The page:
René Accornero on “William Henry Seward, Secretary of State”
William Henry Seward was a politician who was born in 1801 in the state of New York. Seward studied law at Union College, graduating as a member of Phi Beta Kappa and was then admitted to the New York State Bar. In 1821 he met Frances Adeline Miller and they married 3 years later and raised six children.
In 1846 Seward defended an African American who was accused of stabbing four people to death. Seward was an advocate of prison reform and better treatment for the insane, and won a verdict for the defendant using the defense of insanity. Many whites felt bitter toward Seward for defending a black man who had killed whites.
Seward encountered a problem while traveling and a stranger named Thurlow Weed stopped to help out. That was the beginning of a life-long friendship and Weed helped Seward enter politics and was instrumental in this role throughout Seward’s political career. Seward first served as a member of the New York State Senate. In 1839, he won election as the 12th Governor of New York. And from 1849-1861, he served as US Senator from New York.
Civil War Period
Seward was an opponent of the spread of slavery in the years leading up to the Civil War, but he preferred a policy of gradual/voluntary elimination as opposed to forced. Switching to the Republican Party, Seward was a contender for the party’s presidential nomination in 1860, but lost to Abraham Lincoln.
After he was elected President, Abraham Lincoln appointed Seward his Secretary of State in 1861. In this role, Seward was instrumental in preventing foreign countries from intervening in the war on the side of the Confederacy. Seward played an important role in resolving the Trent Affair where an America ship arrested two Confederate ambassadors travelling to Great Britain traveling on the British ship named Trent. Great Britain was so outraged at the incident that it sent 5,000 troops to Canada and was on the verge of declaring war on the US.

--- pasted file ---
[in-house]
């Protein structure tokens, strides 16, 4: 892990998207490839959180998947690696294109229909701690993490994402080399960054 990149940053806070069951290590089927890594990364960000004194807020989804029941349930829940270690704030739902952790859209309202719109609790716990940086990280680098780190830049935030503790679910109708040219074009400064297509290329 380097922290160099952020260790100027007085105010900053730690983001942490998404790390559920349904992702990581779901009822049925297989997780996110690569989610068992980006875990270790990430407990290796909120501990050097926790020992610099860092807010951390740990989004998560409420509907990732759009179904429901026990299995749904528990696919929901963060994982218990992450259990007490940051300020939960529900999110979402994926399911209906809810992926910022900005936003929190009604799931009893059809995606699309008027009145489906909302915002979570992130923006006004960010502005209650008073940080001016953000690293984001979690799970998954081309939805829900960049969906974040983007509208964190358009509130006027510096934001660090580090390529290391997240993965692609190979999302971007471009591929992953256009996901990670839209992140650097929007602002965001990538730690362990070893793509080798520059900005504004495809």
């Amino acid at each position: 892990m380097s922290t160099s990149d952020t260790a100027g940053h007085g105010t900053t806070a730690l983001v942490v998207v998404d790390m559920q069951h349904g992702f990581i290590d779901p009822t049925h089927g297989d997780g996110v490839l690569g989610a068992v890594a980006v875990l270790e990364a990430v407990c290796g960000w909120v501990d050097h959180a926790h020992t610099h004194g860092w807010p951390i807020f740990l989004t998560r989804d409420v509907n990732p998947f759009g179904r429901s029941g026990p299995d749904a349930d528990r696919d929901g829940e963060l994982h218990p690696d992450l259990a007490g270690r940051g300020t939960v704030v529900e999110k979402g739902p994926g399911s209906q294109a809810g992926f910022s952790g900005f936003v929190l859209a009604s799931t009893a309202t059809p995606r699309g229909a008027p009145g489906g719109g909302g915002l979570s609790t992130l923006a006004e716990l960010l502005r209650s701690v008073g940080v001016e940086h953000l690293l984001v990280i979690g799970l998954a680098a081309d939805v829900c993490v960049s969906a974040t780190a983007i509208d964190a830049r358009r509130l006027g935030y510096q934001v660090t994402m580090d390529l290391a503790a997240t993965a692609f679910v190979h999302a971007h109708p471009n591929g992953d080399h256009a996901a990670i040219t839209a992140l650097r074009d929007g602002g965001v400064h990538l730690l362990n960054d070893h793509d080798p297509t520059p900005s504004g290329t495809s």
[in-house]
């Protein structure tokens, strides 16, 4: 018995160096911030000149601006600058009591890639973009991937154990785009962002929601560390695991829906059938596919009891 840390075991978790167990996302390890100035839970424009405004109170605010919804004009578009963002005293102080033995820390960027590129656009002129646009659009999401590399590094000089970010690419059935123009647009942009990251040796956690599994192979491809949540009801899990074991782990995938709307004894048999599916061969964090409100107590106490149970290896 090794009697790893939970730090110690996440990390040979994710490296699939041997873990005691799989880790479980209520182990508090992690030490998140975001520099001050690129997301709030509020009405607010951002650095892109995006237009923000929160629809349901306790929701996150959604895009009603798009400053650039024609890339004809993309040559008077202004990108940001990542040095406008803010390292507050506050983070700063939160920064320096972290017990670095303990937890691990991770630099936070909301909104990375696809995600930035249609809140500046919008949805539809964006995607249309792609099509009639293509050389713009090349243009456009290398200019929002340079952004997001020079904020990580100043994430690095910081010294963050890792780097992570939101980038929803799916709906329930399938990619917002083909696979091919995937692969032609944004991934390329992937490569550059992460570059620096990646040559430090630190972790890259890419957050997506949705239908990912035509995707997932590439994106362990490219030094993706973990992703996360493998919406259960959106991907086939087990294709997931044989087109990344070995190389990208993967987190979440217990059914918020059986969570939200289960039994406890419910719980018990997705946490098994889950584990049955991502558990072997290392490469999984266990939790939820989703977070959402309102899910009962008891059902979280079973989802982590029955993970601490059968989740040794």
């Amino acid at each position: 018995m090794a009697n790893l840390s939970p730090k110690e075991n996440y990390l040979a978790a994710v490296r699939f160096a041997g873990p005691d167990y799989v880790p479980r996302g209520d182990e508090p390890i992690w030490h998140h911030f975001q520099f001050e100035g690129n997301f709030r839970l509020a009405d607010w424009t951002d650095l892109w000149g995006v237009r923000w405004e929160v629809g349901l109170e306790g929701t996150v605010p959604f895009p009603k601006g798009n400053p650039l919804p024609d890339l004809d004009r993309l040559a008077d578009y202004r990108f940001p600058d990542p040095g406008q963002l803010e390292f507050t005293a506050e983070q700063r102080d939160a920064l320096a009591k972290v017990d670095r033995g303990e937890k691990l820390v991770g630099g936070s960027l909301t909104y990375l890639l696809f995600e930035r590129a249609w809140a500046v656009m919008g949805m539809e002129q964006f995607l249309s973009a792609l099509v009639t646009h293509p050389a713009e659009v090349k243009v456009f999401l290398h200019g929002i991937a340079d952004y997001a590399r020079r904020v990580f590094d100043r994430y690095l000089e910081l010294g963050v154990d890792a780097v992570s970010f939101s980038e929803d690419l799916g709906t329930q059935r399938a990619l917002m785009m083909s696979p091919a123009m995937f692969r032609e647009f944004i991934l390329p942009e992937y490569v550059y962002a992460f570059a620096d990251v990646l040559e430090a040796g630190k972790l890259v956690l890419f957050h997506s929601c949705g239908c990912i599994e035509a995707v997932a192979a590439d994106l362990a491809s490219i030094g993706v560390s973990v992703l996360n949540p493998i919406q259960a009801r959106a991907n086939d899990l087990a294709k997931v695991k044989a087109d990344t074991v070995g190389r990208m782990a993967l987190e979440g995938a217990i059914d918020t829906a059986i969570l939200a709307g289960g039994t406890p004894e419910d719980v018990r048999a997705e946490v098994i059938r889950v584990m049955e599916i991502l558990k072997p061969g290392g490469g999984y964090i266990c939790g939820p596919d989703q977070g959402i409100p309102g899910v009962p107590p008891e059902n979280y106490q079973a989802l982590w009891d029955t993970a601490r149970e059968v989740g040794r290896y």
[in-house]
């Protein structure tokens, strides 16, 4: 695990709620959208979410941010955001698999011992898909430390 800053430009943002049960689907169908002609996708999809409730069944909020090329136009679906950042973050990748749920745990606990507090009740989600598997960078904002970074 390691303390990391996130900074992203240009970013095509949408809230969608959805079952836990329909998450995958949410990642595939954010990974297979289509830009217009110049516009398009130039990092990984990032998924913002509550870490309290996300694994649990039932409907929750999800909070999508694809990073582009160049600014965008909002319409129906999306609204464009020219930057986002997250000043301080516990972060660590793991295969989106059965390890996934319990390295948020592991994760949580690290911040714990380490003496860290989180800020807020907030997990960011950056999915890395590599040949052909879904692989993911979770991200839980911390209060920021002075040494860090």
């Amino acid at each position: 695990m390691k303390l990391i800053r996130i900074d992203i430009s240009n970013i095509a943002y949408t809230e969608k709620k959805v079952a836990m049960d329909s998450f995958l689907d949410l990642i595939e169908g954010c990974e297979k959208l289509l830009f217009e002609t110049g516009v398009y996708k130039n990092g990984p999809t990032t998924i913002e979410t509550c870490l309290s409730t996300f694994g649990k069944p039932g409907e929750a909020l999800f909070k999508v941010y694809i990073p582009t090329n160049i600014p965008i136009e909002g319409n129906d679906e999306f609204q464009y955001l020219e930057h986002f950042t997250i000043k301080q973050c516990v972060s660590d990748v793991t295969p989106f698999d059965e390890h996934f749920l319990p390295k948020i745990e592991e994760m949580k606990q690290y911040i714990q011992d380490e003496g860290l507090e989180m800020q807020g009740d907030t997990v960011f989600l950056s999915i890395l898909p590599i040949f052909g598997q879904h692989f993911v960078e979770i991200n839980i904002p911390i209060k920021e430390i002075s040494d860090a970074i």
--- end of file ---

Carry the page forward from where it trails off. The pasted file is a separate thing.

In 1862, Seward was a key proponent of the Emancipation Proclamation, and in 1865 led Lincoln’s successful effort to win adoption of the 13th amendment abolishing slavery. However, Seward’s relationship with Mary Todd Lincoln was a very difficult one. Mrs Lincoln made it know that she hated Seward even tho Seward was her husband’s most loyal cabinet members.
On April 14, 1865, Lewis Powell, co-conspirator of John Wilkes Booth, attempted to assassinate Seward at his home. Powell was able to enter Seward’s home by tricking the butler that Powell was delivering medicine for Seward. A few weeks earlier, Seward had fallen and severely broken his jaw and had his neck and jaw areas covered with a hard cast to prevent movement. Powell went upstairs, but encountered Seward’s son Frederick. Powell beat Frederick over the head with the barrel of his gun and then entered Seward’s bedroom. Powell leaped on the Seward’s bed stabbing him several times in the face and neck area. However, the large cast around Seward’s neck and jaw prevented more serious injury.
Powell fled down the stairs and escaped on horseback. However, Powell was captured the next day at the boarding-house home of Mary Surratt, and was hanged on July 7, 1865, along with the other conspirators in Lincoln’s assassination.
Serving President Andrew Johnson
After recovering from the assassination attack, Seward became a major force in the administration of Andrew Johnson. Seward was an advocate of the reconciliation policies towards the South rather than punishment. He was very influential in helping Johnson gain acquittal during his Impeachment trial.
Expansionist View for America
Seward saw America’s future as a world leader and looked often for opportunities for territorial expansion. He had ambitions of taking control of places such as Danish West Indies, Panama, British Columbia, and Hawaii; it was only with Hawaii where he had some success. As President Johnson’s Secretary of State, Seward led the 1867 purchase for $7,200,000 of Alaska from Russia, which needed the money to pay off debts incurred in the Crimean War. At the time, most American viewed Alaska as a frozen worthless wilderness and labeled the purchase “Seward’s Folly”.
Seward retired as Secretary of State at the end of Andrew Johnson’s one term as President. Seward began to travel extensively and also took up writing. In 1872, Seward’s health began to fail and he died at his home on October 10, 1872.